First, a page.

In the evangelical subculture of my youth, there were three categories of pop music. There was secular music, the avoidance of which was, as with alcohol, a nonessential of the faith. (My parents’ approach was more tight regulation than outright ban.) There was Christian music, the Nashville-industry pop records that we heard on Christian radio during our school carpool and then saved our allowances up to buy. And then there was worship music, which we sang at church.
In those days I loved a good straightahead guitar-pop band, whether secular, weekday-sacred or Sunday-sacred. Nowadays I’d rather listen to almost anything else. So one big reason I avoid most praise music is that I personally don’t like the musical style, just like I don’t like fantasy literature or hamburgers. It’s a preference, not a critique.
As for actual critiques, a lot of people like me—by which I mean mainliners who love liturgy—go after praise music for its alleged fixation on individualism. But when I hear this I always wonder whether they’ve paid even less attention to this music than I have in the last 15 or 20 years. This criticism just isn’t as true as it used to be. Not just because of corners of the evangelical world like the retuned hymns movement, as exciting as a lot of that stuff is. Because whether you like the music or not—and I do not—the words of “How Great Is Our God” are a huge improvement on “Shout to the Lord.”
“How Great Is Our God” songwriter Chris Tomlin has been a big part of this shift. CNN just did a short piece on Tomlin, who gives them this quote about how he strives for simplicity:
“I'm trying to think, how can I form this so that everybody, people who are tone deaf, who can't clap on two and four, how can I form this song so they can sing it, so that it is singable?”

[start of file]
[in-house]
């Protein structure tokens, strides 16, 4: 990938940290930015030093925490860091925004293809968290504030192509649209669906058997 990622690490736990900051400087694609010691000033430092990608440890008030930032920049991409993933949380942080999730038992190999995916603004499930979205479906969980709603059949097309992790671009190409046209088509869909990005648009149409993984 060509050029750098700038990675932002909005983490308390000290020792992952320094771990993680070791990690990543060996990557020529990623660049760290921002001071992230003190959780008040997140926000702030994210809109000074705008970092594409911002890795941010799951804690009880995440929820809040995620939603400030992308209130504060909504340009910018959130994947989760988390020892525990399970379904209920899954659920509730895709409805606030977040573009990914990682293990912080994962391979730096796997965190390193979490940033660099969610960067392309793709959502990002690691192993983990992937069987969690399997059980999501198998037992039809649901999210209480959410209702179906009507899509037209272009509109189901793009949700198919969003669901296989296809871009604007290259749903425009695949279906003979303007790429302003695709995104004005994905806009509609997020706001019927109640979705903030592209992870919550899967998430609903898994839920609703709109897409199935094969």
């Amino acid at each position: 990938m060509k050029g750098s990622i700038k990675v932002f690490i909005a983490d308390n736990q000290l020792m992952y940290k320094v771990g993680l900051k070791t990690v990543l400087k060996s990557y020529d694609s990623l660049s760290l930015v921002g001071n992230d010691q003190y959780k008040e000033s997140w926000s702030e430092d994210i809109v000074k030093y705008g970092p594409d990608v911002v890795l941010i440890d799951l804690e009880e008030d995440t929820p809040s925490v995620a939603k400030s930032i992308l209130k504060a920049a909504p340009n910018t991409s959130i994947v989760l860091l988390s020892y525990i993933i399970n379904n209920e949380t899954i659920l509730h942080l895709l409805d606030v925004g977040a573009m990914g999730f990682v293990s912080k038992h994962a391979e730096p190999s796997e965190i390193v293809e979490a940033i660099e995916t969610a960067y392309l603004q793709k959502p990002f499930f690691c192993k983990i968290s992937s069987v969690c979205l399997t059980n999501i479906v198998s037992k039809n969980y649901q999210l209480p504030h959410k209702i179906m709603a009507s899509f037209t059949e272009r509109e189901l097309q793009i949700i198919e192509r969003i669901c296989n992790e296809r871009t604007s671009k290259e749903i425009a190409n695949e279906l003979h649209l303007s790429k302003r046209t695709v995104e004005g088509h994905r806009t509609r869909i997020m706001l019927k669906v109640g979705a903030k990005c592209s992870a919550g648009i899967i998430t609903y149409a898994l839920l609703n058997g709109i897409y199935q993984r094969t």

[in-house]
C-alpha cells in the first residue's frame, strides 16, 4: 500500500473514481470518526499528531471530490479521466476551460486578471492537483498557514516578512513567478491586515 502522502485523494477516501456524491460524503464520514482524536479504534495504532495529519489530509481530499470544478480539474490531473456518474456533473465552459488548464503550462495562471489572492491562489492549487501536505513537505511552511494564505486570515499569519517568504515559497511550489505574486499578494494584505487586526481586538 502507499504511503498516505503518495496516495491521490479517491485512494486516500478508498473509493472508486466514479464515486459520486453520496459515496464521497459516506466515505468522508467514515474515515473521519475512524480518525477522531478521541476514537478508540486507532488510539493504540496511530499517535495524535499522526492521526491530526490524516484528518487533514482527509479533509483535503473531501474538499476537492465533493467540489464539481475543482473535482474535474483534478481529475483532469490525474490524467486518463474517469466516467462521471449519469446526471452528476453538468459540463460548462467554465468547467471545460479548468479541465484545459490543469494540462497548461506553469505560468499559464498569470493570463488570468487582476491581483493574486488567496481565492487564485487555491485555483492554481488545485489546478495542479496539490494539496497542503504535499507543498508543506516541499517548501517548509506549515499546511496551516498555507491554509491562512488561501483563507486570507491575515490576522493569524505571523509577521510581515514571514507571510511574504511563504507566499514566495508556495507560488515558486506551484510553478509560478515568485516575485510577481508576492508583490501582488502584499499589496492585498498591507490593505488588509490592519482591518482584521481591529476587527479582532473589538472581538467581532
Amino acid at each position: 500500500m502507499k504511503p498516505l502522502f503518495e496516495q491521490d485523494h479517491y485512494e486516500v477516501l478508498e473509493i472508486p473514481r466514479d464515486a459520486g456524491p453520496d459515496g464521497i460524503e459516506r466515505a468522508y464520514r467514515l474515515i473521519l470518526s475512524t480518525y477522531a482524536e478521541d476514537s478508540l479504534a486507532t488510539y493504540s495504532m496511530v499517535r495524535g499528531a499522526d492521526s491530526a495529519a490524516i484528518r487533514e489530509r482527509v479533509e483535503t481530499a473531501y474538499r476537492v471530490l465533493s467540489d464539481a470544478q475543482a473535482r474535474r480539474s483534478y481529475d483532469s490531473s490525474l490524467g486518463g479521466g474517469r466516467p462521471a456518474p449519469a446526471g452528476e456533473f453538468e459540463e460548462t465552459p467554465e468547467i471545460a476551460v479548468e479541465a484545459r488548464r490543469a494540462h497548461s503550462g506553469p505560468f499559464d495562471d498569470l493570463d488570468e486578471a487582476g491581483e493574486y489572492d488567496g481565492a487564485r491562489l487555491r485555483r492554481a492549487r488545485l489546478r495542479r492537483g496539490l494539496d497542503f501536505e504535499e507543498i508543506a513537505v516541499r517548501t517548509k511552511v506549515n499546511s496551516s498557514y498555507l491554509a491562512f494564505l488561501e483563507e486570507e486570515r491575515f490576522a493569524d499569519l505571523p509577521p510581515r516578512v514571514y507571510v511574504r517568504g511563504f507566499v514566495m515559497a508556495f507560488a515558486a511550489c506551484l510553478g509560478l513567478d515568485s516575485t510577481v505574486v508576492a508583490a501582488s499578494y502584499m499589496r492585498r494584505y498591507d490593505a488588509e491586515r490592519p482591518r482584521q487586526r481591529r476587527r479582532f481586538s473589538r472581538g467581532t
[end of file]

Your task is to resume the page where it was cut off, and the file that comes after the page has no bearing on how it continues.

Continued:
I couldn’t agree more, and I aim for the same in my own songwriting for worship use. Later we get this:
The spotlight is on Tomlin even more than ever after starting the year a top the Billboard charts. As he tours the country at bigger and bigger venues, he would prefer to step out of the spotlight, away from the microphone, and let everyone else sing.
“People would be mad that they paid for a ticket for that. So I do that just occasionally, but that is what I love.”
He said the night before, at the Theater at Madison Square Garden, he took as much time as he could to step back and let everyone else sing.
“It was just so beautiful, because I feel like it says something. It's not just like, ‘Hey, listen to me sing.’ This is all of us together.
Again, I agree with a lot of his sentiment here. But then why is he playing ticketed concerts at all? Lots of us church musicians feel like it’s important not to train a spotlight on ourselves. It’s a little odd to hear this perspective from someone who tours bigs arenas and jumps around like a rock star in front of fans who pay to be there.
Of the three categories of pop music I grew up with, two of them—”Christian music” and praise music—have largely collapsed into one. It’s hard to say whether the decline of an explicitly Christian market for music not intended/suitable for worship is a net loss or gain. But for the church’s worship life, I have a hard time seeing an upside to this conflation of church music and entertainment.
Praise music isn’t my cup of tea, but I have no substantive objection to a lot of the music itself. I find the “worship rock star” thing far more troubling: the music pitched too high for people to sing comfortably, the band drowning them out even if they can, the various ways the presentation emphasizes that these musicians are really cool, really talented performers. Stepping back from the arena-show mic and listening to the crowd sing is nice; it’s also a classic rock star move that mostly just emphasizes the massiveness of the hits. If Tomlin’s worried about too much spotlight, why not just shut the thing off altogether?